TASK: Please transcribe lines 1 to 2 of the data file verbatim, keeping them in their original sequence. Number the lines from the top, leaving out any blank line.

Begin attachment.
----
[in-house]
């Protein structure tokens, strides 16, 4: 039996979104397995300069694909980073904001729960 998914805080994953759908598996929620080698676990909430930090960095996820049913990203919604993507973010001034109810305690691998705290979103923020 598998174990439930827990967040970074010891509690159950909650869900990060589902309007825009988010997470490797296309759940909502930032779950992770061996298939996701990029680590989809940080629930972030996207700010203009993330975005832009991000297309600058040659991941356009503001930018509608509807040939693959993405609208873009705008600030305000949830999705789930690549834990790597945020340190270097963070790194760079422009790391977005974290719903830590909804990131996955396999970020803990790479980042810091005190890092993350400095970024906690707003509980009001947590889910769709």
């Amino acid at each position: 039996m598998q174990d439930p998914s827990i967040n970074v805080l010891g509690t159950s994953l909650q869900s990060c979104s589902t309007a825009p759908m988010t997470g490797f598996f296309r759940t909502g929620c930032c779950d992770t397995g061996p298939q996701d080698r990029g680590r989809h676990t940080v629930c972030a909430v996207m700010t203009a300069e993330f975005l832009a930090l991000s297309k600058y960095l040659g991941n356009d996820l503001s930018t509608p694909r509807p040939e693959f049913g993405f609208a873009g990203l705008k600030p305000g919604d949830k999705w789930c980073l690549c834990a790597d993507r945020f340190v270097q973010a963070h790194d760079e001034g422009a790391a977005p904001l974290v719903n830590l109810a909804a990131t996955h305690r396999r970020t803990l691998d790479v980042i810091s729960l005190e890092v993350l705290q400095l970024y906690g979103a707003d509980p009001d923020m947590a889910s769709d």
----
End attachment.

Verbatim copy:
[in-house]
């Protein structure tokens, strides 16, 4: 039996979104397995300069694909980073904001729960 998914805080994953759908598996929620080698676990909430930090960095996820049913990203919604993507973010001034109810305690691998705290979103923020 598998174990439930827990967040970074010891509690159950909650869900990060589902309007825009988010997470490797296309759940909502930032779950992770061996298939996701990029680590989809940080629930972030996207700010203009993330975005832009991000297309600058040659991941356009503001930018509608509807040939693959993405609208873009705008600030305000949830999705789930690549834990790597945020340190270097963070790194760079422009790391977005974290719903830590909804990131996955396999970020803990790479980042810091005190890092993350400095970024906690707003509980009001947590889910769709």